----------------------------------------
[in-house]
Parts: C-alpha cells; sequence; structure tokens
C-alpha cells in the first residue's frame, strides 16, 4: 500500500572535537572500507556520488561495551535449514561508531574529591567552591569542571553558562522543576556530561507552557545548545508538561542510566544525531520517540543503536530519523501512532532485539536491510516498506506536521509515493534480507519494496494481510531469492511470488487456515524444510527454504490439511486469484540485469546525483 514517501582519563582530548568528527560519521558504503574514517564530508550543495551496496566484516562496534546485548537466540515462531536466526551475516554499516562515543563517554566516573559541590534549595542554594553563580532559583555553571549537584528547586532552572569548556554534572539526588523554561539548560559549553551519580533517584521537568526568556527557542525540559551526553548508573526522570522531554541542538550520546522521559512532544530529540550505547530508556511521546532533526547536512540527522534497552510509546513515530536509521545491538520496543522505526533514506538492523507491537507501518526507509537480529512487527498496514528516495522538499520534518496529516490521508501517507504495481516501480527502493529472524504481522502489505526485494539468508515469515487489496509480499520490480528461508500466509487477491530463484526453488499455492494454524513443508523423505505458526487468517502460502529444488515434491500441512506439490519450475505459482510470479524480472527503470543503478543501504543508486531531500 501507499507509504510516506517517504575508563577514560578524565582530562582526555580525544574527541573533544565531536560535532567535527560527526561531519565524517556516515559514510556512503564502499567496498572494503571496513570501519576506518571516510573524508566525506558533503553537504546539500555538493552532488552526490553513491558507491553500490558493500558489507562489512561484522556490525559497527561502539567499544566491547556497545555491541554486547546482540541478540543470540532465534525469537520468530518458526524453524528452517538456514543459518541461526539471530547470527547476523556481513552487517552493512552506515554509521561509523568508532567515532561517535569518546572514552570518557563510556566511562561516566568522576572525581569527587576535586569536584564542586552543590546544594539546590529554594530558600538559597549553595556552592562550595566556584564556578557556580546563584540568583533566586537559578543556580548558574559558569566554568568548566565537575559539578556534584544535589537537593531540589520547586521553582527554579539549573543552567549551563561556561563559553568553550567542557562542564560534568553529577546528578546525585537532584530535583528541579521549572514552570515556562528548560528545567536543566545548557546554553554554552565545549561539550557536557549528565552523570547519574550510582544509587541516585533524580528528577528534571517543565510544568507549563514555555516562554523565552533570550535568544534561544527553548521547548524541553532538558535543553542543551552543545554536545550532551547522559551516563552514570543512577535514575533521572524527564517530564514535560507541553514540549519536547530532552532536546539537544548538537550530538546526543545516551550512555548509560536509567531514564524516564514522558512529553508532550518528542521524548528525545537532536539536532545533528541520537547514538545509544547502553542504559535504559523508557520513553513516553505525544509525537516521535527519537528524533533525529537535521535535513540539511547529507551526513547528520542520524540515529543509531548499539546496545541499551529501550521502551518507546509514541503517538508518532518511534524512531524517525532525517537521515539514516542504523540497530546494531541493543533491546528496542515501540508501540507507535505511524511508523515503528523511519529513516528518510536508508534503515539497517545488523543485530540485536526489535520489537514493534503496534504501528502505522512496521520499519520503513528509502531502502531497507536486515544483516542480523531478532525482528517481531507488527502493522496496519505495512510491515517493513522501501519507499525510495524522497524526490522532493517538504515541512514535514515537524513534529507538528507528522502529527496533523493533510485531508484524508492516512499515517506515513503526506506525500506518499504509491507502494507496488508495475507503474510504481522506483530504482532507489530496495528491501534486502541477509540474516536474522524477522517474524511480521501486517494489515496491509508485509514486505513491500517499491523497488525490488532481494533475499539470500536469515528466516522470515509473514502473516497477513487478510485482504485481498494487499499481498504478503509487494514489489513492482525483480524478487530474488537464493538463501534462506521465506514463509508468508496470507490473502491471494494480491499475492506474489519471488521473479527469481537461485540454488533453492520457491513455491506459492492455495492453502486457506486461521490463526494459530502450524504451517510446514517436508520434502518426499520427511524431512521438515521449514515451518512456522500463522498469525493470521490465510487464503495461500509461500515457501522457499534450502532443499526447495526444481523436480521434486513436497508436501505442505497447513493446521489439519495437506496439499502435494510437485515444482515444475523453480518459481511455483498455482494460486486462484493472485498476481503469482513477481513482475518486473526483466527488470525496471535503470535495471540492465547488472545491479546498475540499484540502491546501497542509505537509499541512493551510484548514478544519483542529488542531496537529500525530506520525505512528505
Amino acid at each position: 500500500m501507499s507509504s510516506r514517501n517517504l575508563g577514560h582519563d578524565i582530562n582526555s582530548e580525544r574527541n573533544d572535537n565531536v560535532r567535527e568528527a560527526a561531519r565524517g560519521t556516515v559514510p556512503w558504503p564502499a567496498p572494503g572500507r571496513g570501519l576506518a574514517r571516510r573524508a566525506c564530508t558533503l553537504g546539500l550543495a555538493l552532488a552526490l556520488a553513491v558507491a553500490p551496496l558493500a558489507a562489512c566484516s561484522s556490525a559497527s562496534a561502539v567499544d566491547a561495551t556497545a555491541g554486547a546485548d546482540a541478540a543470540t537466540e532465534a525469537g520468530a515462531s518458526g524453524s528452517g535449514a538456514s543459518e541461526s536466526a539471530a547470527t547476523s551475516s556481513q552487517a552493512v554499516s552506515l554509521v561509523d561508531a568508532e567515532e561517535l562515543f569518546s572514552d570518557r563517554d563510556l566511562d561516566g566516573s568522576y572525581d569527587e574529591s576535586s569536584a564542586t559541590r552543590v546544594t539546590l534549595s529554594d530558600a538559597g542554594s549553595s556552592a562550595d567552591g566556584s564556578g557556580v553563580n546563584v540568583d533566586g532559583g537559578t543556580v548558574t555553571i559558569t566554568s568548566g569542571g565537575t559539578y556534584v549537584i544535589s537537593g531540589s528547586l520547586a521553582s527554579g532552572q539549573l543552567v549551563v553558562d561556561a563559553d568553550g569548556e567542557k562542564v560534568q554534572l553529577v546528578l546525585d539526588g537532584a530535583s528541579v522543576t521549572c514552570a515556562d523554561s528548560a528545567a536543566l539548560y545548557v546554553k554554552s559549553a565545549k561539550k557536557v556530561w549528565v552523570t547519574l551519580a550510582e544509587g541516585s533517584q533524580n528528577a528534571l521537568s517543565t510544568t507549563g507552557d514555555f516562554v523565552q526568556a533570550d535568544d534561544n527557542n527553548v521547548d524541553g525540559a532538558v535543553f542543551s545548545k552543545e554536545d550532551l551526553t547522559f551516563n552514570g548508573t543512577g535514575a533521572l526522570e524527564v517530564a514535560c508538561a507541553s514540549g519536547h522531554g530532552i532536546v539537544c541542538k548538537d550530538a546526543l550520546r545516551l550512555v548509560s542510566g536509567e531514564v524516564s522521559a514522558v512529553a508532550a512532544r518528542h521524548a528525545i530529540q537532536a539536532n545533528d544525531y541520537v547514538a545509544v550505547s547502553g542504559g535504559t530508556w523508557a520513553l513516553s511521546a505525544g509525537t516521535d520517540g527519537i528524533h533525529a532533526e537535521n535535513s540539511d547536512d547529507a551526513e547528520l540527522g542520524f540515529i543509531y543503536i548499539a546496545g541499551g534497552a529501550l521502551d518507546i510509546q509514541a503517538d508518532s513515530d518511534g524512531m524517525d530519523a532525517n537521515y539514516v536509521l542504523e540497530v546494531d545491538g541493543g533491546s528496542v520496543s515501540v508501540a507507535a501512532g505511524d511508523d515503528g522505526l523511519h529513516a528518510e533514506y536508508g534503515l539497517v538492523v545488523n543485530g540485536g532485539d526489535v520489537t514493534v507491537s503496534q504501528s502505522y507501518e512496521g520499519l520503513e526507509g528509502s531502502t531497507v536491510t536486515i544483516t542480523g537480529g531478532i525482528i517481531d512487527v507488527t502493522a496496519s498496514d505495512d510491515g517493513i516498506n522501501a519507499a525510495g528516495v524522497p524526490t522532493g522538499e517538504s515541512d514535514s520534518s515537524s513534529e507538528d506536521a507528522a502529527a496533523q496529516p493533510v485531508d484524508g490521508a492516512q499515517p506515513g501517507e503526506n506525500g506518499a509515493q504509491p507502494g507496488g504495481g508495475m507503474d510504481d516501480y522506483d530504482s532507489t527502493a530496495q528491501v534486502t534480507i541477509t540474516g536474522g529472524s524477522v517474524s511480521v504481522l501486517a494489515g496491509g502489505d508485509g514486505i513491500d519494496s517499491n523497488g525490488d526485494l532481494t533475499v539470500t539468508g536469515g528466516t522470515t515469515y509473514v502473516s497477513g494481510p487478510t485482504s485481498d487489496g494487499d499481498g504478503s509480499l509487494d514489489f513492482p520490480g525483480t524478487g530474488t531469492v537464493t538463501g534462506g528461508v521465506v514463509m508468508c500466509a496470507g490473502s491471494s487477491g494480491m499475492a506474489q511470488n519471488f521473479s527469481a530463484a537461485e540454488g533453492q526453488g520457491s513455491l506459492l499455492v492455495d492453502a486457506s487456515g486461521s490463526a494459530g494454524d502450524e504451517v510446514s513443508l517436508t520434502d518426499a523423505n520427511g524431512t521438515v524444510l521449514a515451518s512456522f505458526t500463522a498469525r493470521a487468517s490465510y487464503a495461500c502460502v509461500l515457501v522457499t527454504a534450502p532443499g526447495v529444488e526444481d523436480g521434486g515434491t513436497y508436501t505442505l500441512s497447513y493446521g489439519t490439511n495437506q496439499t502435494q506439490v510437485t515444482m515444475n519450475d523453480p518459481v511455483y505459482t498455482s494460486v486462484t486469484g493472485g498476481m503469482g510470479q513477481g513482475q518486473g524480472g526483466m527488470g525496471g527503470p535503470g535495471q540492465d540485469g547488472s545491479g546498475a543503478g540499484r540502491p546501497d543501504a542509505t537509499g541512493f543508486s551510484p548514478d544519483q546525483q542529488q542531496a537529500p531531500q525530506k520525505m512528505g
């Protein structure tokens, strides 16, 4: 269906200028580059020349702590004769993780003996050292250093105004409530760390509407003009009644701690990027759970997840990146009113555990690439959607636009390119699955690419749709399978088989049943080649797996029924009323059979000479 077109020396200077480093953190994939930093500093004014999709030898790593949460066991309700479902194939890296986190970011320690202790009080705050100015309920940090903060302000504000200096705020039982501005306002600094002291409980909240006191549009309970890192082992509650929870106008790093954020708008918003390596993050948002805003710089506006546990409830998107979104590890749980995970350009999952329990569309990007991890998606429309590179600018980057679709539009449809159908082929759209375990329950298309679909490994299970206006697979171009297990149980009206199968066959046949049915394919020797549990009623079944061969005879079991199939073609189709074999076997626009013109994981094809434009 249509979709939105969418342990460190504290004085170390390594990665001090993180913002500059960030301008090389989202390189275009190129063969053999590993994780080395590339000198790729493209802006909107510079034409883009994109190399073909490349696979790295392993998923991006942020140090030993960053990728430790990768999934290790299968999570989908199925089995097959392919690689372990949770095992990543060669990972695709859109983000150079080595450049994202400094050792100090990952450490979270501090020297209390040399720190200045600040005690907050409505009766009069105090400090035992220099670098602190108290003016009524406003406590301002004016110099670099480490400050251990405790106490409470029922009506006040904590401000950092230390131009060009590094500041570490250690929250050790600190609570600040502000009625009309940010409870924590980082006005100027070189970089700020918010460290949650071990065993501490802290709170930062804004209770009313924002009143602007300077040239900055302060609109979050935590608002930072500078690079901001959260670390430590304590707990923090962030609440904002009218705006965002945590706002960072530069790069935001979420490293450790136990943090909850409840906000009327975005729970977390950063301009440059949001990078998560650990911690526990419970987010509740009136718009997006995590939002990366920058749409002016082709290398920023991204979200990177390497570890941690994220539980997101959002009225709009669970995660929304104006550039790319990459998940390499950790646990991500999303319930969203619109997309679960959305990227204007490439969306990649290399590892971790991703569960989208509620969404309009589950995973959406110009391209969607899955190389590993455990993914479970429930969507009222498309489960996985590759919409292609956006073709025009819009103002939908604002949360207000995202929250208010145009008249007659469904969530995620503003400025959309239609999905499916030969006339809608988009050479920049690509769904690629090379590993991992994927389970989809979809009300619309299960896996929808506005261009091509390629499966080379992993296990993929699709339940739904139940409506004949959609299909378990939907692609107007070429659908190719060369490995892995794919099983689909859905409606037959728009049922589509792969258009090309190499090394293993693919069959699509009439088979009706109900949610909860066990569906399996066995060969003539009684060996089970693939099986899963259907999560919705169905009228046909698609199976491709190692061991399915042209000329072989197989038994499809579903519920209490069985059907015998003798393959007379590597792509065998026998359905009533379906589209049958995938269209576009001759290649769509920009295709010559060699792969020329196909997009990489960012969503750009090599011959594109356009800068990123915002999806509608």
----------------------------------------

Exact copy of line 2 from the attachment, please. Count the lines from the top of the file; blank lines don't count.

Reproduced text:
Parts: C-alpha cells; sequence; structure tokens